No matter how fluent the translator, some concepts or words are always going to be difficult or even almost impossible to translate directly between languages.
Because of the way languages develop, some concepts can only be clearly expressed by either an awkward approximation or by loanwords, which only convey meaning properly if universally understood.
This problem affects both human and machine translators, but is also one of the places where human translators have a huge advantage. Humans can bring a variety of tools, perspectives and most crucially contexts to the table, whereas machines cannot.
This problem is greatest when dealing with literary translations, although technical and legal documents require the most precise translation by their nature. Where widely accepted reference glossaries or termbases exist this problem is mitigated somewhat, and often it’s possible to substitute a term in one language for a rough equivalent in another, but words which are not possible to translate directly do remain a regular problem for translators.
One option to get around this problem is to localisation: adapting the text to fit the target language and culture, altering it in such a way that the original meaning is both affirmed and enhanced through use of cultural and linguistic touchstones speakers of the target language will appreciate. This is often used during adaptations of literary works and can be why translated titles or famous lines come across as awkward and stilted when translated back to English.
This is most easily demonstrated with localised or translated film titles. In Latin America, The Dark Knight was sold as El Caballero de la Noche or “Knight of the Night”, while French cinema-goers were wowed by the giant shark in Les Dents De La Mer, or “The Teeth From The Sea”) (Jaws). Most notably, Japan’s translations of the biopic Nixon were reportedly advertised under the title Big Liar.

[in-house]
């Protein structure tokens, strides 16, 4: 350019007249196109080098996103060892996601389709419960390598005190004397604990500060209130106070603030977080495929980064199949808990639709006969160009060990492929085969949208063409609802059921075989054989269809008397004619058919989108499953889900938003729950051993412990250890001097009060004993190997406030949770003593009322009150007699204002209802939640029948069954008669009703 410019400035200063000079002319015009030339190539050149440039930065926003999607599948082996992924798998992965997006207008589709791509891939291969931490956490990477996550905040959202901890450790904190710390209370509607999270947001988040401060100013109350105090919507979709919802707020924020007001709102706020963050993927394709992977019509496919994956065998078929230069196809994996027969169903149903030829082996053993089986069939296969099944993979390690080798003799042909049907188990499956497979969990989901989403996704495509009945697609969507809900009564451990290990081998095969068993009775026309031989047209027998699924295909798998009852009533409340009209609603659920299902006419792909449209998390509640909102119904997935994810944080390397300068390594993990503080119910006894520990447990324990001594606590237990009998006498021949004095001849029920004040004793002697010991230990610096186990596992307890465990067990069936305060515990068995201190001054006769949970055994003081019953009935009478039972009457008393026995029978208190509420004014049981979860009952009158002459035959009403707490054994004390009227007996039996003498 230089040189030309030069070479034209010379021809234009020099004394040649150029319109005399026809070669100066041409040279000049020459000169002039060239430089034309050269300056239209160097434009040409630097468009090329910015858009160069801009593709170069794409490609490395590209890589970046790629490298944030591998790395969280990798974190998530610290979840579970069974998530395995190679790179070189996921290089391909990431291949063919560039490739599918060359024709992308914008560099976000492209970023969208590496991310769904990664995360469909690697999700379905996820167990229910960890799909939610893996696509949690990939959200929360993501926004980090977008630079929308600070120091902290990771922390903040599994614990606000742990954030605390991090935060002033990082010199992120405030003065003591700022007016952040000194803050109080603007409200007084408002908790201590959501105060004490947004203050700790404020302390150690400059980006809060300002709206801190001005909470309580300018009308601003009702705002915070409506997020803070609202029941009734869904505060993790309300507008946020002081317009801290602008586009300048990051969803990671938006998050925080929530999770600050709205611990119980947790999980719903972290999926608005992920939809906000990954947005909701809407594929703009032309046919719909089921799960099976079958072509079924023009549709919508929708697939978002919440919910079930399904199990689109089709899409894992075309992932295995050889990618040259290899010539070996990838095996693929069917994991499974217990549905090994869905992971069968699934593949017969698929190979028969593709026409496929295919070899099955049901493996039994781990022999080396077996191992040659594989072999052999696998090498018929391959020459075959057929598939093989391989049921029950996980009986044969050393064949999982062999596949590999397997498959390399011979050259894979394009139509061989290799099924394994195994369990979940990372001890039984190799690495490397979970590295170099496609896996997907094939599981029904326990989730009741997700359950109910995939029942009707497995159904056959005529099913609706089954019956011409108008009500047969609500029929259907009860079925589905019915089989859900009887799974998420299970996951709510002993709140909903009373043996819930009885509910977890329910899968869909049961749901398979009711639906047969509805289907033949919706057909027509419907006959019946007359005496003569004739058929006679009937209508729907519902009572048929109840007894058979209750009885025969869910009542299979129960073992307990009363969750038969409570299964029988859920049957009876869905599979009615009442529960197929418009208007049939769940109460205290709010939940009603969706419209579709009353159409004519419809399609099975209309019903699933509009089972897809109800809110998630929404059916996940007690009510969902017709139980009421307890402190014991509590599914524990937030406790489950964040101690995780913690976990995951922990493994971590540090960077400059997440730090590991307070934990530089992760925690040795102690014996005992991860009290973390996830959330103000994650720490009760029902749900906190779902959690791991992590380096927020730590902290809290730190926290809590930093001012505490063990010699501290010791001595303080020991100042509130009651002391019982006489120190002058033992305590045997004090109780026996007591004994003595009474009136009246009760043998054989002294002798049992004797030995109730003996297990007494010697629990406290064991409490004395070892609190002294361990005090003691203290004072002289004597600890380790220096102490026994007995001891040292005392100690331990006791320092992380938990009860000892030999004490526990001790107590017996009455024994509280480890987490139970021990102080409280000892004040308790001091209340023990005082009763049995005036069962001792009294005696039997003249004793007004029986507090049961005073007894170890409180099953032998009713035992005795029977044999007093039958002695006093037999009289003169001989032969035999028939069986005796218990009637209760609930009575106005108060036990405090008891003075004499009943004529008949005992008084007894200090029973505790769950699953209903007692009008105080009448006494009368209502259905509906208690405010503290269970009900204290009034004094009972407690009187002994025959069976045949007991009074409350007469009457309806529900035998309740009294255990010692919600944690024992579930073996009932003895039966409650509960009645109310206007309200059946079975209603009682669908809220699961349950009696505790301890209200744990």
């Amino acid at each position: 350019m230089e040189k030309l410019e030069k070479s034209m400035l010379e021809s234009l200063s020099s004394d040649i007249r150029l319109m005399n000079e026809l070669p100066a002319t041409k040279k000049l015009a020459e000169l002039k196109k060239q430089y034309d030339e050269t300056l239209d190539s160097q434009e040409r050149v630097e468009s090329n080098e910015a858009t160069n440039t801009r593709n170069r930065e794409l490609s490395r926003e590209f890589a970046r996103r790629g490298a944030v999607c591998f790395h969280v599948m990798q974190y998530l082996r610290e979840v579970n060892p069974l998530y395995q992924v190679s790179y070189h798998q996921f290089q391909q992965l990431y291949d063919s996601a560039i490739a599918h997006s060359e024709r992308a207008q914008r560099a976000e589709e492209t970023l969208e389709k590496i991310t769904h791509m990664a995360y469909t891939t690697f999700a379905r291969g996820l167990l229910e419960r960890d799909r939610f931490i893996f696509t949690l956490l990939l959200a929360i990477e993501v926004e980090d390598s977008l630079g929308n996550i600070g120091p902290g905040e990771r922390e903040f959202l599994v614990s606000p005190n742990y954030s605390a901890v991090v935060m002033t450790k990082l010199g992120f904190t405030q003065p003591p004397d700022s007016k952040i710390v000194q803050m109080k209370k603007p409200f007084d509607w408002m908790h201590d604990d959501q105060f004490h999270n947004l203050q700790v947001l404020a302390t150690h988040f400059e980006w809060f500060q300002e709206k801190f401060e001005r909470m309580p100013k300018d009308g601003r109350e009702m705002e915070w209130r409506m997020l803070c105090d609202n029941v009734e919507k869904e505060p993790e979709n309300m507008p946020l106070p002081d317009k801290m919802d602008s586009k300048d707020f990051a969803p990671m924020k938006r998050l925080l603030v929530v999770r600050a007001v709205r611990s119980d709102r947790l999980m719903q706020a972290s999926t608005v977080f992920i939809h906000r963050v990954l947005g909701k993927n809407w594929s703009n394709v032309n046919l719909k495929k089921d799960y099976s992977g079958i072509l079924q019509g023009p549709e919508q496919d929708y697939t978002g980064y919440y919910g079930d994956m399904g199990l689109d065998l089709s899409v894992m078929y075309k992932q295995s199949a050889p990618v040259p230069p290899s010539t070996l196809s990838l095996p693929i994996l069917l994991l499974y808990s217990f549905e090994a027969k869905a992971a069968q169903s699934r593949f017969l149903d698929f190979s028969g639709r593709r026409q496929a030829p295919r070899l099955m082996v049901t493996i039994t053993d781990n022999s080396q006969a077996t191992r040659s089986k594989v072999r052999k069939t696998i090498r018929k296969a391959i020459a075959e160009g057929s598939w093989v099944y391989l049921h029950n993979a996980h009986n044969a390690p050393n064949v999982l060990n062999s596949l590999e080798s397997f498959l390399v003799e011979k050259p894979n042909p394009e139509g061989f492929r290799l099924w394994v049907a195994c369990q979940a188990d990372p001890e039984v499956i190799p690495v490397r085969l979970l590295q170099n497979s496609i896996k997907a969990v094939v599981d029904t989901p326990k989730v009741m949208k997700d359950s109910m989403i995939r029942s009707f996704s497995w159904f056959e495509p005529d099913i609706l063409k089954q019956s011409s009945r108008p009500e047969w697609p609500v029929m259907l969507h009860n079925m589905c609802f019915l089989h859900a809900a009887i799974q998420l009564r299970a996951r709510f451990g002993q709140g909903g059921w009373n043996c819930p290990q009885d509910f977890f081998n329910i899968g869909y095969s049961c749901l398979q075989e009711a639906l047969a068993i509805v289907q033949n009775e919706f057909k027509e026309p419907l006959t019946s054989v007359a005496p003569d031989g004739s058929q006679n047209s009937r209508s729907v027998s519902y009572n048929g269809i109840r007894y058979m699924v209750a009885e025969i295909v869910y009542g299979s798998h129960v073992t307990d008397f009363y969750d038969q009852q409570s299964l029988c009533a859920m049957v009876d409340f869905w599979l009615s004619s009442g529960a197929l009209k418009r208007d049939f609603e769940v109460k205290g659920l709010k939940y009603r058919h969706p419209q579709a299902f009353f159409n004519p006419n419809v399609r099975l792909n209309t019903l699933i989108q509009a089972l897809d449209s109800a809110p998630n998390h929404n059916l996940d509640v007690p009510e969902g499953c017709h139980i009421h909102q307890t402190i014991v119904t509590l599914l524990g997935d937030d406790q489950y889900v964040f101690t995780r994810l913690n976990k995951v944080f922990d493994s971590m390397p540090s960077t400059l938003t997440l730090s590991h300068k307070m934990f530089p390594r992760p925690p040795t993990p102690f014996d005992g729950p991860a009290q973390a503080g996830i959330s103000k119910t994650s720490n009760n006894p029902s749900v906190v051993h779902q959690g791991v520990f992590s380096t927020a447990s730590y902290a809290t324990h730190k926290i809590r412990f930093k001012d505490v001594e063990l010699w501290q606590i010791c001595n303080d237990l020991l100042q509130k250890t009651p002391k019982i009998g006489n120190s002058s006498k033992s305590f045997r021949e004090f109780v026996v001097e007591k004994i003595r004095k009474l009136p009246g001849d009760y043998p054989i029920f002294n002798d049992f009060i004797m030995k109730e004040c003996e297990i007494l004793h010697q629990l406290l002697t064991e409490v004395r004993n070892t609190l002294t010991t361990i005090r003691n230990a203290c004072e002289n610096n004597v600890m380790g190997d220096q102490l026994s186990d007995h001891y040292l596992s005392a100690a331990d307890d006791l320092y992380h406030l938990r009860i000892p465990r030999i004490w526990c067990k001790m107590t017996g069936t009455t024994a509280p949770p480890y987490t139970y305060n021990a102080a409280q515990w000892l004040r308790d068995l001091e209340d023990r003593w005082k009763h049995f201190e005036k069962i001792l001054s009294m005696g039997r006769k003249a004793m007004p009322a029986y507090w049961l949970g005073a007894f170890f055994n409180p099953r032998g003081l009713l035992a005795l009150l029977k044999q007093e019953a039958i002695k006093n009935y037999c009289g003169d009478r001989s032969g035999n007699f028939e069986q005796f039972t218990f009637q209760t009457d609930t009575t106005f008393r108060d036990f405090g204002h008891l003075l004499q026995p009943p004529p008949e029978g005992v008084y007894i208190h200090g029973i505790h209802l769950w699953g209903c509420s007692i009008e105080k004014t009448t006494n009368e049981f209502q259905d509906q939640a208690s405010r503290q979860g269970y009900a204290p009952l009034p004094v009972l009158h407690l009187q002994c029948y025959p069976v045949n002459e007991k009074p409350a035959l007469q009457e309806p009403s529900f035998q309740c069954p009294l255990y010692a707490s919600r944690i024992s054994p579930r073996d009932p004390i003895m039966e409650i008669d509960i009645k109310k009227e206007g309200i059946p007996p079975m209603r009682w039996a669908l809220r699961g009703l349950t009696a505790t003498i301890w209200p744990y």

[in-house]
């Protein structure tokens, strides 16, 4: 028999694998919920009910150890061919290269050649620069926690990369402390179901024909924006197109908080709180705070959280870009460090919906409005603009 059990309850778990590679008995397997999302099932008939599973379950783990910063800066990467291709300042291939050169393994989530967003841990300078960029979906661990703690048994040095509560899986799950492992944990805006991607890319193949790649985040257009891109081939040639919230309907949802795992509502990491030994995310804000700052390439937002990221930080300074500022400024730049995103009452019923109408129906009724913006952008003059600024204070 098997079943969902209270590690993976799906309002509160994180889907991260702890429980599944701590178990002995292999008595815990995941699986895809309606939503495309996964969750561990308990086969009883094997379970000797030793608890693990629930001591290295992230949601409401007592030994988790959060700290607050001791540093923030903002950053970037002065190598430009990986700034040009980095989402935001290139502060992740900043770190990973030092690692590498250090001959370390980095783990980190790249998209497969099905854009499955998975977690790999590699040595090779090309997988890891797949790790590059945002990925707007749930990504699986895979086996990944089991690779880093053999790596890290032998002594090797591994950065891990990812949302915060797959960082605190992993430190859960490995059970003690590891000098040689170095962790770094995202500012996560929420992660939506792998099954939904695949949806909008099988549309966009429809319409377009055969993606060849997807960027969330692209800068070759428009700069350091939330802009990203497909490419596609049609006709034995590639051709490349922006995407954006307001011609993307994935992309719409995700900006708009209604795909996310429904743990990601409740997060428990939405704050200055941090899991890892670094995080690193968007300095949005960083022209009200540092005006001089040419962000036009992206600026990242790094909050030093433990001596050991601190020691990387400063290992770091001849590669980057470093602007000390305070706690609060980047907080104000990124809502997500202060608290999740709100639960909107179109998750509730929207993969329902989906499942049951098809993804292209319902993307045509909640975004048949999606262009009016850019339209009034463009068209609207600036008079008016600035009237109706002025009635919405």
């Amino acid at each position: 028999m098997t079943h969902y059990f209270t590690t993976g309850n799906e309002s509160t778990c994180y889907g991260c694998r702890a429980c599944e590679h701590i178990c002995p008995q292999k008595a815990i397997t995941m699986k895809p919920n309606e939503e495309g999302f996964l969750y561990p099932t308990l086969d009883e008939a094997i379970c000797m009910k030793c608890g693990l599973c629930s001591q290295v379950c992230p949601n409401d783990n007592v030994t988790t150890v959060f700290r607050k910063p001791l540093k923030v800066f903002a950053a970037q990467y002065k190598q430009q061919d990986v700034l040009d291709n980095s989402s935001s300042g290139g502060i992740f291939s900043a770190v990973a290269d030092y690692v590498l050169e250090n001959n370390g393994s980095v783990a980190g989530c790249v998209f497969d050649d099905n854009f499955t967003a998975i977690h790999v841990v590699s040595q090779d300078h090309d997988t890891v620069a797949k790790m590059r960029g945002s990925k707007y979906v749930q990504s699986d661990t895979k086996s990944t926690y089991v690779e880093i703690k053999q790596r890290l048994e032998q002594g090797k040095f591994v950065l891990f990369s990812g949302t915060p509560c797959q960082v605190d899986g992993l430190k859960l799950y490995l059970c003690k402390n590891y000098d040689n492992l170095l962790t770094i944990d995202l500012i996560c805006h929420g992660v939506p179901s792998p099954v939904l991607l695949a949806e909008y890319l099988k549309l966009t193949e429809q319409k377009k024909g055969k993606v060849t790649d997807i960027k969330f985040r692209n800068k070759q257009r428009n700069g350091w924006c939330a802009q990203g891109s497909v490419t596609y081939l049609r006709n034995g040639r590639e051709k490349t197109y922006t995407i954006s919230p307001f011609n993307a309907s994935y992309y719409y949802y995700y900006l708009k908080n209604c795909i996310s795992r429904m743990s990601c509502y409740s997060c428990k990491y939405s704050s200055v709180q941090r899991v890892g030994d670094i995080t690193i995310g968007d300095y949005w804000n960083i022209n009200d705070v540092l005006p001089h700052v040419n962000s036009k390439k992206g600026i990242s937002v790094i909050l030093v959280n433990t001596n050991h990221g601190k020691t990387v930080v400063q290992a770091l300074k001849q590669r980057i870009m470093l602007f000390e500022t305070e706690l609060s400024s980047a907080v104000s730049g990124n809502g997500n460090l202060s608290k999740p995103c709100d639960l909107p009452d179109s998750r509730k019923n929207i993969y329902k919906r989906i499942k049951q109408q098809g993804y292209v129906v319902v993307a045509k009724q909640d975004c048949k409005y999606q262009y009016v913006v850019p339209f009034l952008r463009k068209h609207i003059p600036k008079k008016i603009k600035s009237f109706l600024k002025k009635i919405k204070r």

Localisation is a useful tool although it can occasionally lead to unfortunate losses of clarity and occasionally missing or inaccurate details. For technical documents, articles and legal documents this is a problem, so a third option that’s more machine-like but also more accurate when applied with intelligent human understanding of context is used: Calque. Calque involves doing a word-for-word translation and breaking the expression down into pieces to attempt to translate them. This can lead to stilted or odd-sounding linguistic constructs, but also provides the clearest possible image of what is being said in the source text.
Ultimately, a translator will have a number of tools to tackle a difficult or untranslatable word, and the art of translation generally has an accepted solution to all but the most obscure linguistic problems. That’s why translations.co.uk only hires fluent, educated translators with a strong understanding of both their specialist languages and the art of translation as a whole. Contact us today for translation solutions, no matter your field, language or area of expertise.
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